Best Reference Books – Cognitive and Behavioral Genetics

We have compiled the list of Top 10 Best Reference Books on Cognitive and Behavioral Genetics subject. These books are used by students of top universities, institutes and colleges. Here is the full list of top 10 best books on Cognitive and Behavioral Genetics along with reviews.

Kindly note that we have put a lot of effort into researching the best books on Cognitive and Behavioral Genetics subject and came out with a recommended list of top 10 best books. The table below contains the Name of these best books, their authors, publishers and an unbiased review of books on "Cognitive and Behavioral Genetics" as well as links to the Amazon website to directly purchase these books. As an Amazon Associate, we earn from qualifying purchases, but this does not impact our reviews, comparisons, and listing of these top books; the table serves as a ready reckoner list of these best books.

1. “Behavioral Genetics in the Postgenomic Era” by Robert Plomin and John C DeFries

“Behavioral Genetics in the Postgenomic Era” Book Review: This book assesses the present and future of genetic research on behaviour. It is useful for behavioural researchers because behavioral dimensions and disorders are the most complex traits of all. It focuses on those aspects of behaviour about which behavioral genetics reveals the most. The contents of the book includes cognitive abilities and disabilities, personality, psychopathology, and psychopharmacology. It is also helpful for anyone in the behavioral, biomedical, and biological sciences interested in the genetics of behaviour.

2. “The Optimism Bias: A Tour of the Irrationally Positive Brain” by Tali Sharot

“The Optimism Bias: A Tour of the Irrationally Positive Brain” Book Review: This book provides us with startling new insight into the workings of the brain. It also gives an in-depth clarifying to look at how the brain generates hope and what happens when it fails; how the brains of optimists and pessimists differ; why we are terrible at predicting what will make us happy; how emotions strengthen our ability to recollect; how anticipation and dread affect us; and how our optimistic illusions affect our financial, professional, and emotional decisions.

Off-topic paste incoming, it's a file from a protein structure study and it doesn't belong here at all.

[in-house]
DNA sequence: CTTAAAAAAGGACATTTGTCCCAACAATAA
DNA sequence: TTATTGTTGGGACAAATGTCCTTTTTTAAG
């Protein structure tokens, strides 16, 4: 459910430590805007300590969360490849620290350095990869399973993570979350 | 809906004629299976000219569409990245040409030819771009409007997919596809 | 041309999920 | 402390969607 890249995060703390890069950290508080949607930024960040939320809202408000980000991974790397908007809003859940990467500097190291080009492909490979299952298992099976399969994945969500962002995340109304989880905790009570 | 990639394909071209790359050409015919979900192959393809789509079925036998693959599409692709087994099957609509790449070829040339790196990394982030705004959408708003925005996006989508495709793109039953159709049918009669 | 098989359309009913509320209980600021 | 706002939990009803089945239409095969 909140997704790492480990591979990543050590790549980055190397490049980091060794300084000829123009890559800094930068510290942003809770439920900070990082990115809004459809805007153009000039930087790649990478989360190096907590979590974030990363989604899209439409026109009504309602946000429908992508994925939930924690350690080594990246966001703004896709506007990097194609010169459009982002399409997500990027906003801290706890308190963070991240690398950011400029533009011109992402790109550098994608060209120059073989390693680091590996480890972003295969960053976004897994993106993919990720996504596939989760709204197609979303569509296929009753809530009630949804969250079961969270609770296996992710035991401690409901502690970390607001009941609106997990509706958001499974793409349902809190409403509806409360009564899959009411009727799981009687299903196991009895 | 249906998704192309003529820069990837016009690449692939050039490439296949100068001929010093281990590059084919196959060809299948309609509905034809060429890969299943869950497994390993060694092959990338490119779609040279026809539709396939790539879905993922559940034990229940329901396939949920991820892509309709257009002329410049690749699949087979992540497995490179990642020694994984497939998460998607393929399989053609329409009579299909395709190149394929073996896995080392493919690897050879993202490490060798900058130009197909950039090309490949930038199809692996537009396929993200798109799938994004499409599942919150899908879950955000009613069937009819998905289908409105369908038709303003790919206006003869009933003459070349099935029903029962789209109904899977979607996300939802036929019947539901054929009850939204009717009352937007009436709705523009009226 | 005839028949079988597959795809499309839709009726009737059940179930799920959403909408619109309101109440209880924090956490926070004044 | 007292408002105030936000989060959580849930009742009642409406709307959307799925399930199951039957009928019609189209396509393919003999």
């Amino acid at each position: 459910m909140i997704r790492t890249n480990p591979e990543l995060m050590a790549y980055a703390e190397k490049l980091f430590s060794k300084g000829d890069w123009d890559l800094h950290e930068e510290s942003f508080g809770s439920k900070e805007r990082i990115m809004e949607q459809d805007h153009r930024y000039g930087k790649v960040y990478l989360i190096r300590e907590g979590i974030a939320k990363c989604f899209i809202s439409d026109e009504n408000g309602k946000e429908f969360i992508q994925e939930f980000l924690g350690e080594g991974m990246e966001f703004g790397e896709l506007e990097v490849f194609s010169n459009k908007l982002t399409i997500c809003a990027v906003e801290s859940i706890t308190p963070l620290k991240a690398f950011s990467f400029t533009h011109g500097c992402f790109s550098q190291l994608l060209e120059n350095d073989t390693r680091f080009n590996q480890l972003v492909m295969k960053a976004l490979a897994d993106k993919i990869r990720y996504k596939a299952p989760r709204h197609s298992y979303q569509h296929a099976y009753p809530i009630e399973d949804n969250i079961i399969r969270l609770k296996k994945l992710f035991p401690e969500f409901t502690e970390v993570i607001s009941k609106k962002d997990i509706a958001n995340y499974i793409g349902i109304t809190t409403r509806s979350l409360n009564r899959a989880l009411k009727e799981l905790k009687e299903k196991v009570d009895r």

3. “The Developing Genome: An Introduction to Behavioral Epigenetics” by David S Moore

“The Developing Genome: An Introduction to Behavioral Epigenetics” Book Review: This book helps to understand the developmental origins of our characteristics. These discoveries have emerged from the new science of behavioral epigenetics and just as the whole world has now heard of DNA, “epigenetics” will be a household word in the near future. It also explains how our experiences get under our skin and influence the activity of our genes. Because of breakthroughs in this field, we now know that the genes we’re born with don’t determine if we’ll end up easily stressed, likely to fall ill with cancer, or possessed of a powerful intellect. Instead, what matters is what our genes do. It also helps our readers to learn about this work and its revolutionary implications. It also shows behavioral epigenetics has shown that our experiences influence how our genes function, this work has changed how scientists think about nature, nurture, and human development.

4. “The Neurobiology and Genetics of Nicotine and Tobacco (Current Topics in Behavioral Neurosciences)” by David J K Balfour and Marcus R Munafò

“The Neurobiology and Genetics of Nicotine and Tobacco (Current Topics in Behavioral Neurosciences)” Book Review: This book focuses on the complex neural and psychological mechanisms that mediate nicotine dependence in experimental animal models and their relationship to tobacco addiction in humans. It gives an overview of current research on nicotine psychopharmacology and its role in tobacco dependence from leaders in this field of research and will hopefully prove valuable to those who are developing their own research programmes in this important topic. It also considers the molecular and genetic factors which influence behavioral responses to nicotine and how these may impact on the role of nicotine in tobacco dependence.

5. “Cognitive Science and Genetic Epistemology: A Case Study of Understanding (Path in Psychology)” by David Leiser and Christiane Gillièron

“Cognitive Science and Genetic Epistemology: A Case Study of Understanding (Path in Psychology)” Book Review: This book provides an analysis of developments taking place in genetic epistemology and artificial intelligence, and re- marked that the two disciplines appeared to be converging, without one dominating or assimilating the other. The contents include introduction, the basic algorithm, procedure representations, stimulation and understanding, the extraction algorithm beneath the basic algorithm, experiments with children, seriation strategies and anticipatory schemata etc.